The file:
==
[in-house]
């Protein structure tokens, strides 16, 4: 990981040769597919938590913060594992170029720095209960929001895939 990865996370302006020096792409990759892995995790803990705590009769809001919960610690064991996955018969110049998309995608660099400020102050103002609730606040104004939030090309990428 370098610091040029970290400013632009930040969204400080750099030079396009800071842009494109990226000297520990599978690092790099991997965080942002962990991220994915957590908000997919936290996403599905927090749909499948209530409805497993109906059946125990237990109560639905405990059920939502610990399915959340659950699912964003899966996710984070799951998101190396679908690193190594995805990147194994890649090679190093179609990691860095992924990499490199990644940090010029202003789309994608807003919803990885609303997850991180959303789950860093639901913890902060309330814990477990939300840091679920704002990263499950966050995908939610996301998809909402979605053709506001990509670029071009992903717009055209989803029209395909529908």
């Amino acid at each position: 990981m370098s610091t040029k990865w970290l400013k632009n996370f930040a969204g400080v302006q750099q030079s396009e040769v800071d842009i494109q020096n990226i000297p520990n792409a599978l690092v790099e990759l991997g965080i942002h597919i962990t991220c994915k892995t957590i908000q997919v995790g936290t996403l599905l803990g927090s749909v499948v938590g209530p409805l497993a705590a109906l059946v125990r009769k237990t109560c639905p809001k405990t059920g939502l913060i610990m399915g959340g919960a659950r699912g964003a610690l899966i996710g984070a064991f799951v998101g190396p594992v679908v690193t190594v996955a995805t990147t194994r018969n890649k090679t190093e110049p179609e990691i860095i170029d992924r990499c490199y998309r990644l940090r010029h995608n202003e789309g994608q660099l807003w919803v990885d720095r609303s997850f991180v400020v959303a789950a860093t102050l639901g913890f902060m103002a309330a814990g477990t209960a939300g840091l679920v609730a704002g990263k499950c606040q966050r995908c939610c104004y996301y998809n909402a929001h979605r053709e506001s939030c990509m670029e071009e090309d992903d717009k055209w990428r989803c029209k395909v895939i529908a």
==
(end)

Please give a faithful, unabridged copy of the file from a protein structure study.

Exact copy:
[in-house]
């Protein structure tokens, strides 16, 4: 990981040769597919938590913060594992170029720095209960929001895939 990865996370302006020096792409990759892995995790803990705590009769809001919960610690064991996955018969110049998309995608660099400020102050103002609730606040104004939030090309990428 370098610091040029970290400013632009930040969204400080750099030079396009800071842009494109990226000297520990599978690092790099991997965080942002962990991220994915957590908000997919936290996403599905927090749909499948209530409805497993109906059946125990237990109560639905405990059920939502610990399915959340659950699912964003899966996710984070799951998101190396679908690193190594995805990147194994890649090679190093179609990691860095992924990499490199990644940090010029202003789309994608807003919803990885609303997850991180959303789950860093639901913890902060309330814990477990939300840091679920704002990263499950966050995908939610996301998809909402979605053709506001990509670029071009992903717009055209989803029209395909529908």
């Amino acid at each position: 990981m370098s610091t040029k990865w970290l400013k632009n996370f930040a969204g400080v302006q750099q030079s396009e040769v800071d842009i494109q020096n990226i000297p520990n792409a599978l690092v790099e990759l991997g965080i942002h597919i962990t991220c994915k892995t957590i908000q997919v995790g936290t996403l599905l803990g927090s749909v499948v938590g209530p409805l497993a705590a109906l059946v125990r009769k237990t109560c639905p809001k405990t059920g939502l913060i610990m399915g959340g919960a659950r699912g964003a610690l899966i996710g984070a064991f799951v998101g190396p594992v679908v690193t190594v996955a995805t990147t194994r018969n890649k090679t190093e110049p179609e990691i860095i170029d992924r990499c490199y998309r990644l940090r010029h995608n202003e789309g994608q660099l807003w919803v990885d720095r609303s997850f991180v400020v959303a789950a860093t102050l639901g913890f902060m103002a309330a814990g477990t209960a939300g840091l679920v609730a704002g990263k499950c606040q966050r995908c939610c104004y996301y998809n909402a929001h979605r053709e506001s939030c990509m670029e071009e090309d992903d717009k055209w990428r989803c029209k395909v895939i529908a």